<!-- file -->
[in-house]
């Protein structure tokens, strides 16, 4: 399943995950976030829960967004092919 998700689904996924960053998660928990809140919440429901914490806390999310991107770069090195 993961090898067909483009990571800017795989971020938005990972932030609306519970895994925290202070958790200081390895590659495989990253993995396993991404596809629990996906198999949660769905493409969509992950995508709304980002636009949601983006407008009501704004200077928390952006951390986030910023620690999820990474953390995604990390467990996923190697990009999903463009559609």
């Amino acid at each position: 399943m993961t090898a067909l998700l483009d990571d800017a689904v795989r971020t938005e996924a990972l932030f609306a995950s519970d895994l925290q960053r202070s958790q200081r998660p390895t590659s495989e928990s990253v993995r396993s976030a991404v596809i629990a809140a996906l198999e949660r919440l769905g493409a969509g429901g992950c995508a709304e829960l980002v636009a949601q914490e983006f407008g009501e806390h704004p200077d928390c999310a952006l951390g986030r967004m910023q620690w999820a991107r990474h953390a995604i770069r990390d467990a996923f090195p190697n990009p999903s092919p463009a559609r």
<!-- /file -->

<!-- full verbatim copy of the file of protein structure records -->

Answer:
[in-house]
């Protein structure tokens, strides 16, 4: 399943995950976030829960967004092919 998700689904996924960053998660928990809140919440429901914490806390999310991107770069090195 993961090898067909483009990571800017795989971020938005990972932030609306519970895994925290202070958790200081390895590659495989990253993995396993991404596809629990996906198999949660769905493409969509992950995508709304980002636009949601983006407008009501704004200077928390952006951390986030910023620690999820990474953390995604990390467990996923190697990009999903463009559609």
């Amino acid at each position: 399943m993961t090898a067909l998700l483009d990571d800017a689904v795989r971020t938005e996924a990972l932030f609306a995950s519970d895994l925290q960053r202070s958790q200081r998660p390895t590659s495989e928990s990253v993995r396993s976030a991404v596809i629990a809140a996906l198999e949660r919440l769905g493409a969509g429901g992950c995508a709304e829960l980002v636009a949601q914490e983006f407008g009501e806390h704004p200077d928390c999310a952006l951390g986030r967004m910023q620690w999820a991107r990474h953390a995604i770069r990390d467990a996923f090195p190697n990009p999903s092919p463009a559609r």